Voeabulary of Site; Furnishings and Objeets. These arc the tangible forms, features and overall eharacter of the pi ace cultural landseape that expresses its spirit. Alongside these tangible elements, there arc other intangible eomponents and values that arc nested within plaee, (www.humaneulture.net).
These rooted intangible values arc expressed in plaees that are used for:
Festivals, Traditional musie, performanee; Worship and ritual praetiees;
Traditional praetiees; Gathering plaee for native plants; Gathering plaee for eraft materials; leonie shared eonununity plaee of memory and present use. Culture establishes an atmosphere, contributing to place form and substanee and give it its eharaeter. There are thrce aspects that ean be eonsidered as faetors that affect the eharaeter of plaees. These aspeets being: use, eustom and sty le.
Use of a plaee affeets how it is formed and ean determine its eharaeter. Use is not only in reference to a partieular function that the space is to conform to; it is also related to how we move about in the world and how we experienee place how we use it, (see Figure 6). These other aspeets of use pertain to arrival (patlllentranee), departure, eneounter (experienee/atmosphere), meeting Figure 6: Different uses of spaee (social encounter), clarifieation (context), in Upper Egypt settlements retreat and isolation.
Dalia Taha & Gasser Gamil Customs: are responses to the traditions that are found within a locality or culture, or by the vemacular of a particular environment. How a building is structured or constructed should be characteristic 01' Figure 7: Customs and traditions of building affect character of place the local traditions. materials and customs (see Figure 7).
This is seen more evidently in historical and traditional pI aces and also in some countries such as Rome, Spain, and ltaly~ where the traditions of building and the use 01' material have clearly defined the character of the buildings and places oftheir time, (www.humanculture.net).
Style: also is considered to be a guide to the culture of place, and an aspect that affect its character. Style retlects a language that can be understood from country to country.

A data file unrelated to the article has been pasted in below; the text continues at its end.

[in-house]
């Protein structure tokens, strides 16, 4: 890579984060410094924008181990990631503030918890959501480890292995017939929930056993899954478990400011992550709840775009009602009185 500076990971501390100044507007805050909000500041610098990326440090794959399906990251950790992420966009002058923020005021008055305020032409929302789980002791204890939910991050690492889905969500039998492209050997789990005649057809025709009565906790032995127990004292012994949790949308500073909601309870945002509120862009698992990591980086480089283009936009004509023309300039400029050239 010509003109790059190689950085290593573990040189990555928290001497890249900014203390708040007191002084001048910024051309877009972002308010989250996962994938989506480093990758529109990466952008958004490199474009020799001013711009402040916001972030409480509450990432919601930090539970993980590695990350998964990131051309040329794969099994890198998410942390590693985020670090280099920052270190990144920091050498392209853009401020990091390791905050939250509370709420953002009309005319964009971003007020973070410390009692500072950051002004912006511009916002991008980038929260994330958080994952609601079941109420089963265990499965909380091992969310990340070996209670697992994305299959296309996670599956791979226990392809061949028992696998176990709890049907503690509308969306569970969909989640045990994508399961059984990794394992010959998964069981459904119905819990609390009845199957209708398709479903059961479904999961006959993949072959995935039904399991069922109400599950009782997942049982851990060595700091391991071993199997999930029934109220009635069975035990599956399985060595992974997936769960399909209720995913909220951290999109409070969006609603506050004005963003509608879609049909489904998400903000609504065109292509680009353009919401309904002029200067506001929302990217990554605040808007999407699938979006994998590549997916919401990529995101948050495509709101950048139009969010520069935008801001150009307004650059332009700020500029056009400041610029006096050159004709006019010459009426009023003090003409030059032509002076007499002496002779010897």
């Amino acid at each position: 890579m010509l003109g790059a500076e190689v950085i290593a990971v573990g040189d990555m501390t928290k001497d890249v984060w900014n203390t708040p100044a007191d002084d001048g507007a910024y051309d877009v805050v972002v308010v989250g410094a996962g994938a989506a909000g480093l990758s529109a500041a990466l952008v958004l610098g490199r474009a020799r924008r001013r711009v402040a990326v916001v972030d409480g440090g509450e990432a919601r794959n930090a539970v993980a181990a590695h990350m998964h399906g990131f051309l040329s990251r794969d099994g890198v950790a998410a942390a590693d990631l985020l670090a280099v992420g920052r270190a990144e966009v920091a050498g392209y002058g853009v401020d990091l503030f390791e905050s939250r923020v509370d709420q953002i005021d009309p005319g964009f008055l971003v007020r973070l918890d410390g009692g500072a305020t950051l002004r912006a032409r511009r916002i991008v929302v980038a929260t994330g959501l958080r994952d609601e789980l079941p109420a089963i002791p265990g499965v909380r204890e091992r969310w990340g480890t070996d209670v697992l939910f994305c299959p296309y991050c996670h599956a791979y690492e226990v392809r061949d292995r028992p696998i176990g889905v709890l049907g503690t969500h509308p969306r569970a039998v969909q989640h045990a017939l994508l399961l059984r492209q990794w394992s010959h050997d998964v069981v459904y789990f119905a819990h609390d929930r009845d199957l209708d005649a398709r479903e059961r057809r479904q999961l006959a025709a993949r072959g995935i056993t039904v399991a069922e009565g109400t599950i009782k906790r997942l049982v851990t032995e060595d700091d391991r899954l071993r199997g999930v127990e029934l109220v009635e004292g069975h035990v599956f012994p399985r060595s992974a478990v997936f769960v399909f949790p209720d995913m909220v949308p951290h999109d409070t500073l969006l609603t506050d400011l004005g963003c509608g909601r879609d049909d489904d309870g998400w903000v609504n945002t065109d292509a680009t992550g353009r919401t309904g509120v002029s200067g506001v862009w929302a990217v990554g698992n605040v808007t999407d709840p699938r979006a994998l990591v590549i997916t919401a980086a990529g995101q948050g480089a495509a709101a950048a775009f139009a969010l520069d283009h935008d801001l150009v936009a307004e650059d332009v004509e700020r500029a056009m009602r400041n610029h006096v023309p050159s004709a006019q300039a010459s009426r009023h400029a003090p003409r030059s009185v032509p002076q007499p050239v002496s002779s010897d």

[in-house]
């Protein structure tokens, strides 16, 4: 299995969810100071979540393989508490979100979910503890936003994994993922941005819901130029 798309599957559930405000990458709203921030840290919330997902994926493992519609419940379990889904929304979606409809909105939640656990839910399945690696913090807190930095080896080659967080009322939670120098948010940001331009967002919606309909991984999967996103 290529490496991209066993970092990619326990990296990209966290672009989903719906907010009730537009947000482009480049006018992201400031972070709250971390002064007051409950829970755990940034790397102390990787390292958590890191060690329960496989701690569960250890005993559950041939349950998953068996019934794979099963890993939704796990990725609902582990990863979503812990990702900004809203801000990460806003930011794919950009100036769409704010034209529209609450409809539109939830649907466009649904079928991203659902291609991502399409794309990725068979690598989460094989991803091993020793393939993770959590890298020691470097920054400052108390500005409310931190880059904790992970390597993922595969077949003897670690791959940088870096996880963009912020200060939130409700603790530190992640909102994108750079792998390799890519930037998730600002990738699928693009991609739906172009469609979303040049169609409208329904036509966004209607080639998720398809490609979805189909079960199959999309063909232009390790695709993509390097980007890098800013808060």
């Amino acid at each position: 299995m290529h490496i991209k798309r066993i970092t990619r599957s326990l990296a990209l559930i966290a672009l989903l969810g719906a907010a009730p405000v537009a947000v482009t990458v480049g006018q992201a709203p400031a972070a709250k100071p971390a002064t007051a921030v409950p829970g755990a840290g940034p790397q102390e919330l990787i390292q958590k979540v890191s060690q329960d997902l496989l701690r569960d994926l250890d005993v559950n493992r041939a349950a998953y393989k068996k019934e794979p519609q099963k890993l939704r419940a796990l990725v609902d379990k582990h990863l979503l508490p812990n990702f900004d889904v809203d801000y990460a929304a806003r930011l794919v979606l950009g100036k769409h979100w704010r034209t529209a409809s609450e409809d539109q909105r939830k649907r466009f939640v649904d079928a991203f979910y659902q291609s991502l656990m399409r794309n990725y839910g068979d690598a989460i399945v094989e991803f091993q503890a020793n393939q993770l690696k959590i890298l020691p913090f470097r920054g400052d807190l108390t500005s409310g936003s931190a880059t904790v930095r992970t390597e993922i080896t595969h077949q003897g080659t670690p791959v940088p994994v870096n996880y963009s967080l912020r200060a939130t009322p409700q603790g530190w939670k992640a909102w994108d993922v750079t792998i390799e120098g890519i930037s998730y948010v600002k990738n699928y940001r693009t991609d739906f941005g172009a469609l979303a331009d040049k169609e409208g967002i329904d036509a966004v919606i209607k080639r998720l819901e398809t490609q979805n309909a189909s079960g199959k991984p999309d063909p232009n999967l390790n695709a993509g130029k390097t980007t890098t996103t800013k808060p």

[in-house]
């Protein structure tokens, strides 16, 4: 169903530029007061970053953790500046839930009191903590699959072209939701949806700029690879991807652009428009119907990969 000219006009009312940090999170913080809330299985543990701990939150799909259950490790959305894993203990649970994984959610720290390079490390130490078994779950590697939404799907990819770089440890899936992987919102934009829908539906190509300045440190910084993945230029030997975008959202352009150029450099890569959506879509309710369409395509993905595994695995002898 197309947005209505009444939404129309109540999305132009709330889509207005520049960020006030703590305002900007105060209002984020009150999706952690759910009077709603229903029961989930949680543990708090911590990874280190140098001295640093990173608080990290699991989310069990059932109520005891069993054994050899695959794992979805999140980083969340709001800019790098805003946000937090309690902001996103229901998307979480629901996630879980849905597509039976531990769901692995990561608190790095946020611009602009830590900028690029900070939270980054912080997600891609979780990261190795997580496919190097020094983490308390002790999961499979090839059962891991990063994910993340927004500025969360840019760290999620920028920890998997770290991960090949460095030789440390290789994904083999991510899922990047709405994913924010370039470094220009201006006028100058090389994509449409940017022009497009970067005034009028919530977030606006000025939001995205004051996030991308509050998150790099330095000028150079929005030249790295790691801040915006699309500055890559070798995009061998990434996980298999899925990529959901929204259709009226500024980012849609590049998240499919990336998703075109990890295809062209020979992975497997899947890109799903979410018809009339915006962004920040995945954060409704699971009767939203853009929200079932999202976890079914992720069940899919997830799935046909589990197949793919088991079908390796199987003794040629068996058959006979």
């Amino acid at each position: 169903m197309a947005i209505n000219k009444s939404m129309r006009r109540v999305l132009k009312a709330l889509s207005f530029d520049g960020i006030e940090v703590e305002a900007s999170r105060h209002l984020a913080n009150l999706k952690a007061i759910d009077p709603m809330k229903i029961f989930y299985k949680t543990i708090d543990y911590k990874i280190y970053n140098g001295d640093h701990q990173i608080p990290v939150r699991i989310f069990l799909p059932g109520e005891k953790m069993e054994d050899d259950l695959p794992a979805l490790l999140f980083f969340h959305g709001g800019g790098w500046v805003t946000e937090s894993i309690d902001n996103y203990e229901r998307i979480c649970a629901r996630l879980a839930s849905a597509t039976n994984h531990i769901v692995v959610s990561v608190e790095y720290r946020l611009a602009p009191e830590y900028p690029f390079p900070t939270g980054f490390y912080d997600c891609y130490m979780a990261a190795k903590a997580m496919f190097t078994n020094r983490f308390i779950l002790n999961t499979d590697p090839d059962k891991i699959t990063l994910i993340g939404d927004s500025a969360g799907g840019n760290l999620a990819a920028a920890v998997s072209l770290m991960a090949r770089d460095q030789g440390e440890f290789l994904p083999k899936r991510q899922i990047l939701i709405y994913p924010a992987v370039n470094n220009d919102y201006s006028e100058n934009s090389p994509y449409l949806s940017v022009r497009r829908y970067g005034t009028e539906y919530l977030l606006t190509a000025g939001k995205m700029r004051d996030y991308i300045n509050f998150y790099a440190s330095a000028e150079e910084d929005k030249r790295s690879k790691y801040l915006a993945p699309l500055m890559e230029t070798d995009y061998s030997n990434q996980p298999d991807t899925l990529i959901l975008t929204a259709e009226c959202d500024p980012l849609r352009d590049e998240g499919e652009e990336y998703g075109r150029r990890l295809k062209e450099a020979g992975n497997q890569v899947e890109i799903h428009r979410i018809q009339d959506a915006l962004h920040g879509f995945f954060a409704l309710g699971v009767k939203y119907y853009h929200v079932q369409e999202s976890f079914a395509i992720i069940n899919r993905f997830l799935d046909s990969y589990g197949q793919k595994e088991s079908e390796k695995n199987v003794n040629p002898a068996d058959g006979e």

Because it reflects common meanings or those values faund in our universal conscious, (see Figure 8). Style is composed Figure 8: Different styles give of forms that are used to create a new difterent languages and meanings totality, as has been evident in the classic ofplaces architecture.
Place culture is therefore stemmed from the cultural dialogue between the place users with their surrounding buHt environment. It comprises all physical and perceptual features of the environment, and it is part of the individual's ongoing processes of emotion and self-regulation that may invo!ve one's sense of self. Meaningful place-making is to develop the sphere where conscious retlection takes place. Such sphere should aim to enhance local memories and experience and makes it explicit and understood by inhabitants as weil as other users. A disruption in the continuity of experience will lead to what so ca lied place-Iess-ness.
It exists for human lite and we must therefore live in harmony with it. We interact with the environment through the creation of built form, or man-made Sustainable Architecture and Urban Development place, so that the place could be described as a concrete term for environment.
How man-made place exists in relation to the natural world determines the quality of place and demonstrates a respect between man and nature. We creates our built environments to dweil, between heaven and earth. Therefore man made pi ace must have structure, it must have a sense of enclosure that allows it to relate to its environment. (Schulz, 2000), identifies three ways that man-made places are related to nature.